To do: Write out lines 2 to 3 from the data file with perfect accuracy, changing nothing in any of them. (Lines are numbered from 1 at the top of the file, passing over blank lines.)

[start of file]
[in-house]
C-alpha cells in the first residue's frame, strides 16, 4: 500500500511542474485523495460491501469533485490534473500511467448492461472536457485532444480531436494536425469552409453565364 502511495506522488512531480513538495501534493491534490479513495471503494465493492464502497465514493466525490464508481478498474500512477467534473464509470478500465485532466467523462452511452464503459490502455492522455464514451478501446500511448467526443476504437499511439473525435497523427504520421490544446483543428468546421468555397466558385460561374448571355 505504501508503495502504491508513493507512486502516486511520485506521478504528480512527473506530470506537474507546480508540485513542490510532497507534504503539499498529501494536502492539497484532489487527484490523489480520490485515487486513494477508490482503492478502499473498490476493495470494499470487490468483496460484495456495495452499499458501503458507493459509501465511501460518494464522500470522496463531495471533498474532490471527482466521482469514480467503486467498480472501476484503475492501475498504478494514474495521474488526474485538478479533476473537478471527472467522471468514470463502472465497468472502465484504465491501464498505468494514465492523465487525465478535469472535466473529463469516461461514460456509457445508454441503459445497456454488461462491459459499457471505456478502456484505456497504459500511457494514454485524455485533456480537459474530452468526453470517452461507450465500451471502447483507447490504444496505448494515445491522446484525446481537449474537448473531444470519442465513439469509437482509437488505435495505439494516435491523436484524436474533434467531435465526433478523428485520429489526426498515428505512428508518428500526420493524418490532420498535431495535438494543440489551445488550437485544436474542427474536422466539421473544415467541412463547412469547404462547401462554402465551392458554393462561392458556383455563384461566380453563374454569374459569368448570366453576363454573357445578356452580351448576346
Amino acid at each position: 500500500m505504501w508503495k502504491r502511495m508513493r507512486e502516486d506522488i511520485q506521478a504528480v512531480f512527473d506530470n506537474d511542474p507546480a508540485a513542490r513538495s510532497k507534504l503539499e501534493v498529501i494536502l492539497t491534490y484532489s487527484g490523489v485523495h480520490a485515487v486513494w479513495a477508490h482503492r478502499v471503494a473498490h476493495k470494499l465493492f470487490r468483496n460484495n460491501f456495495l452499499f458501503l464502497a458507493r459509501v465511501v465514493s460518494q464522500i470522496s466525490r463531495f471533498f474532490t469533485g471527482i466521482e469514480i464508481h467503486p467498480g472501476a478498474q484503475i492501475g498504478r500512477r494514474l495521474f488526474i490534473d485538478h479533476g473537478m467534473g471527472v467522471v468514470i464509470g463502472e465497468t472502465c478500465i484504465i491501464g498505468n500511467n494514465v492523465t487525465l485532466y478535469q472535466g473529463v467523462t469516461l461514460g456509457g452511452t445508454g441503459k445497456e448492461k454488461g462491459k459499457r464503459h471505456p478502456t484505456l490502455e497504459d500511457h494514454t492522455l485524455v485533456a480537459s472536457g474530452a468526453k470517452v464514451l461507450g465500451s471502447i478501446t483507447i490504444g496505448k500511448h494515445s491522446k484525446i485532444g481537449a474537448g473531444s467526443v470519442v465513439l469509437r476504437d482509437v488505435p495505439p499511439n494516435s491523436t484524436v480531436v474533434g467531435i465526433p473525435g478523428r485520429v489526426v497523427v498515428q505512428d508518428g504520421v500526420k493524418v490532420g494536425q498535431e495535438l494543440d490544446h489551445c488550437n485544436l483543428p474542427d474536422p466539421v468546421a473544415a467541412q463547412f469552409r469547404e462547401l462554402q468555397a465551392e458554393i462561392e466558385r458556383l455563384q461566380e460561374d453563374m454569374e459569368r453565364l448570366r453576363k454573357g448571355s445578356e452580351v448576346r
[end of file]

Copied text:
C-alpha cells in the first residue's frame, strides 16, 4: 500500500511542474485523495460491501469533485490534473500511467448492461472536457485532444480531436494536425469552409453565364 502511495506522488512531480513538495501534493491534490479513495471503494465493492464502497465514493466525490464508481478498474500512477467534473464509470478500465485532466467523462452511452464503459490502455492522455464514451478501446500511448467526443476504437499511439473525435497523427504520421490544446483543428468546421468555397466558385460561374448571355 505504501508503495502504491508513493507512486502516486511520485506521478504528480512527473506530470506537474507546480508540485513542490510532497507534504503539499498529501494536502492539497484532489487527484490523489480520490485515487486513494477508490482503492478502499473498490476493495470494499470487490468483496460484495456495495452499499458501503458507493459509501465511501460518494464522500470522496463531495471533498474532490471527482466521482469514480467503486467498480472501476484503475492501475498504478494514474495521474488526474485538478479533476473537478471527472467522471468514470463502472465497468472502465484504465491501464498505468494514465492523465487525465478535469472535466473529463469516461461514460456509457445508454441503459445497456454488461462491459459499457471505456478502456484505456497504459500511457494514454485524455485533456480537459474530452468526453470517452461507450465500451471502447483507447490504444496505448494515445491522446484525446481537449474537448473531444470519442465513439469509437482509437488505435495505439494516435491523436484524436474533434467531435465526433478523428485520429489526426498515428505512428508518428500526420493524418490532420498535431495535438494543440489551445488550437485544436474542427474536422466539421473544415467541412463547412469547404462547401462554402465551392458554393462561392458556383455563384461566380453563374454569374459569368448570366453576363454573357445578356452580351448576346
Amino acid at each position: 500500500m505504501w508503495k502504491r502511495m508513493r507512486e502516486d506522488i511520485q506521478a504528480v512531480f512527473d506530470n506537474d511542474p507546480a508540485a513542490r513538495s510532497k507534504l503539499e501534493v498529501i494536502l492539497t491534490y484532489s487527484g490523489v485523495h480520490a485515487v486513494w479513495a477508490h482503492r478502499v471503494a473498490h476493495k470494499l465493492f470487490r468483496n460484495n460491501f456495495l452499499f458501503l464502497a458507493r459509501v465511501v465514493s460518494q464522500i470522496s466525490r463531495f471533498f474532490t469533485g471527482i466521482e469514480i464508481h467503486p467498480g472501476a478498474q484503475i492501475g498504478r500512477r494514474l495521474f488526474i490534473d485538478h479533476g473537478m467534473g471527472v467522471v468514470i464509470g463502472e465497468t472502465c478500465i484504465i491501464g498505468n500511467n494514465v492523465t487525465l485532466y478535469q472535466g473529463v467523462t469516461l461514460g456509457g452511452t445508454g441503459k445497456e448492461k454488461g462491459k459499457r464503459h471505456p478502456t484505456l490502455e497504459d500511457h494514454t492522455l485524455v485533456a480537459s472536457g474530452a468526453k470517452v464514451l461507450g465500451s471502447i478501446t483507447i490504444g496505448k500511448h494515445s491522446k484525446i485532444g481537449a474537448g473531444s467526443v470519442v465513439l469509437r476504437d482509437v488505435p495505439p499511439n494516435s491523436t484524436v480531436v474533434g467531435i465526433p473525435g478523428r485520429v489526426v497523427v498515428q505512428d508518428g504520421v500526420k493524418v490532420g494536425q498535431e495535438l494543440d490544446h489551445c488550437n485544436l483543428p474542427d474536422p466539421v468546421a473544415a467541412q463547412f469552409r469547404e462547401l462554402q468555397a465551392e458554393i462561392e466558385r458556383l455563384q461566380e460561374d453563374m454569374e459569368r453565364l448570366r453576363k454573357g448571355s445578356e452580351v448576346r